Degree Name

Master of Engineering


School of Electrical, Computer and Telecommunications Engineering - Faculty of Informatics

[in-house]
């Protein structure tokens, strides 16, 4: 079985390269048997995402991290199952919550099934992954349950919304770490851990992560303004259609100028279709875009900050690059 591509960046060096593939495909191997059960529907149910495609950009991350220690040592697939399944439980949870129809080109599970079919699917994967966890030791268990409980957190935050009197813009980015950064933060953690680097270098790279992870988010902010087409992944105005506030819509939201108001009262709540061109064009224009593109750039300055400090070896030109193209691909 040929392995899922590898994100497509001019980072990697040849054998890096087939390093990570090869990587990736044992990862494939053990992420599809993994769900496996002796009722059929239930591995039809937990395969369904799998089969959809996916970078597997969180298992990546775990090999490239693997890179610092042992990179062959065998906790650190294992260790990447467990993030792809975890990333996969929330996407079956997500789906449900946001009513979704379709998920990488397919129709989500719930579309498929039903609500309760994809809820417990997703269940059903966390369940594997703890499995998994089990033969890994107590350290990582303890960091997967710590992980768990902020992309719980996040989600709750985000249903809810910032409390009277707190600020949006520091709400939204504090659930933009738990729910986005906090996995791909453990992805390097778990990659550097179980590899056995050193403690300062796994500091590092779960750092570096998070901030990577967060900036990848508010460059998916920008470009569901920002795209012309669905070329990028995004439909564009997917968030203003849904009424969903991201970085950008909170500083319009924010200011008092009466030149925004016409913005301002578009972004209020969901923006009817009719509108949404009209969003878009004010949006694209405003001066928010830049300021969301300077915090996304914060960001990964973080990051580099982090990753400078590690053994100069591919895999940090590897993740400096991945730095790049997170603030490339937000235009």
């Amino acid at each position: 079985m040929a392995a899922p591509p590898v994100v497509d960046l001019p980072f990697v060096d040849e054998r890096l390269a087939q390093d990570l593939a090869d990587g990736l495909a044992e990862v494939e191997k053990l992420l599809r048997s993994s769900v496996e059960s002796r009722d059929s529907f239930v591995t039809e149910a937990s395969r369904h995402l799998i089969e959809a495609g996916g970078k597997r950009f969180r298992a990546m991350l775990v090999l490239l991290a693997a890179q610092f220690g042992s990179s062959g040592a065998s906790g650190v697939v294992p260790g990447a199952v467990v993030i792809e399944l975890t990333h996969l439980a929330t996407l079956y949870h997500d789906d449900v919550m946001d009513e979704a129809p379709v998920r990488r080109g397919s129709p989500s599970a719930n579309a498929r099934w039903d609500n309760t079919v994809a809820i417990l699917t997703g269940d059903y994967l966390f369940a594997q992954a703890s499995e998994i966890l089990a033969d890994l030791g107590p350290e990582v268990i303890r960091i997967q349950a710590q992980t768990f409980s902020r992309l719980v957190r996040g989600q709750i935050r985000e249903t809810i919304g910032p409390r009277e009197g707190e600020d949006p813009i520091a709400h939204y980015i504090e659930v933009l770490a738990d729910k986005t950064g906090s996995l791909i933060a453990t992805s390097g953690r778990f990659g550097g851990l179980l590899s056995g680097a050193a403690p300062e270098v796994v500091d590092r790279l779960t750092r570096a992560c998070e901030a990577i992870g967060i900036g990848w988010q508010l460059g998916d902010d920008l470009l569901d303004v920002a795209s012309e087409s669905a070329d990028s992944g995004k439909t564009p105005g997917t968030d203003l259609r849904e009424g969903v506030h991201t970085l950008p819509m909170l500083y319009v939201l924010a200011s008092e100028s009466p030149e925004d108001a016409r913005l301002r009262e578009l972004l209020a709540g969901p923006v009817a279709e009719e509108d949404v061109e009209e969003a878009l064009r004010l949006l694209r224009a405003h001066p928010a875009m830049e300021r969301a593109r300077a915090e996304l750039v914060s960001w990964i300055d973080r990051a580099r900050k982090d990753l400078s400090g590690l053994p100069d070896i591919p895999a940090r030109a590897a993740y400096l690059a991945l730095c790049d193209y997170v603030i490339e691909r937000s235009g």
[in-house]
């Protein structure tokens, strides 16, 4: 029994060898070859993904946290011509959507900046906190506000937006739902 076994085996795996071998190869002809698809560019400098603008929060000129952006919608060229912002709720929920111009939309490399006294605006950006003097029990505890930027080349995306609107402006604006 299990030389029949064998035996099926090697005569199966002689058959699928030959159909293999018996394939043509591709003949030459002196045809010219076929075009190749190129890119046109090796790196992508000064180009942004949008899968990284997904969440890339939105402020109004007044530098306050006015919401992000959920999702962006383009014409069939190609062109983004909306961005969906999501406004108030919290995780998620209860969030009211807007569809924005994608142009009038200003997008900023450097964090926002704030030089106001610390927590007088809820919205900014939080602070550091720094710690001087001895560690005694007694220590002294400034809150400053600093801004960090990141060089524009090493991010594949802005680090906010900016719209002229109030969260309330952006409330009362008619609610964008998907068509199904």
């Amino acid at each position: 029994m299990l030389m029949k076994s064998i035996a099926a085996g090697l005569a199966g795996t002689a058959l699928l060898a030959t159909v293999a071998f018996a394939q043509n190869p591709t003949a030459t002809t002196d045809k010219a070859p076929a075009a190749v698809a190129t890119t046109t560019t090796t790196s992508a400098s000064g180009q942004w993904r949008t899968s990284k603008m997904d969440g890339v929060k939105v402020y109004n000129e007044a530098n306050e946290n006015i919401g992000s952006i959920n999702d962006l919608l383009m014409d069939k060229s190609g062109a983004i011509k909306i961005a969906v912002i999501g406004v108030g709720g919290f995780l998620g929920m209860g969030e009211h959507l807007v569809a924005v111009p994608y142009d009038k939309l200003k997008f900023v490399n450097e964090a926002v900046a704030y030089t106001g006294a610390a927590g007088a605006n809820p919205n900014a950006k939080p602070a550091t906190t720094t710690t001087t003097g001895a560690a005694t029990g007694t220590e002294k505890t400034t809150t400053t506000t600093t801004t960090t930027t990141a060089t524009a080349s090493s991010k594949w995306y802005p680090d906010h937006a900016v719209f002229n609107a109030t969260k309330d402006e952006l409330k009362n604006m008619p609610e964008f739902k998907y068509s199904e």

Power quality (PQ) has been defined as the study of the sources, effects and control of disturbances that propagate via the electric power supply. The three principal stakeholders in power quality are the electricity user, the electricity supplier and the electrical equipment manufacturer, each of which has a different perspective on power quality. This thesis looks at power quality primarily from the perspective of the electricity utility. Power quality has traditionally been considered in terms of reliability of supply, and this has been assessed in terms of frequency and duration of interruptions to the supply. However, with the proliferation of electrical equipment that is sensitive to a variety of disturbances in the supply, the reliability of the supply can no longer be defined solely in terms of interruptions. A supply that suffers from disturbance levels that damage or cause misoperation of equipment can be just as expensive and inconvenient to a customer as a supply that suffers from sustained interruptions. Despite routine power quality monitoring by utilities becoming more common, there is still little standardisation in the methodology for carrying out such surveys. Standard methods for data acquisition, analysing and reporting the data are required. Standardisation is necessary to allow benchmarking of PQ levels between utilities and to allow the determination of typical disturbance levels. This thesis is an investigation into the practice of routine PQ monitoring by utilities, and in particular the monitoring and reporting of power quality by Vector Ltd (New Zealand). Vector owns and operates the lines network that supplies electricity to most of the Auckland area. Vector has made a significant commitment to PQ monitoring and a large amount of data has been gathered since monitoring began in 1999. The main purpose of this study has been to look at present PQ monitoring and reporting methods at Vector, compare these methods with current industry best practice, and to suggest ways in which these methods could be improved to better meet the needs of Vector. The focus of this study has been on continuous PQ disturbances (continuous voltage variation, voltage unbalance and harmonic distortion) as opposed to discrete disturbances (voltage sags/swells, transients). Deficiencies in existing analysis techniques have been identified, and an alternative index for voltage variation has been proposed. Methods for deriving seasonal and annual site PQ indices have also been implemented using data from the Vector network covering one full year. Statistical analysis of the data has also been carried out to determine the degree of influence of individual PQ disturbance types on the overall PQ level at a site, and to investigate the influence of each of the known physical characteristics of a site on its power quality performance.

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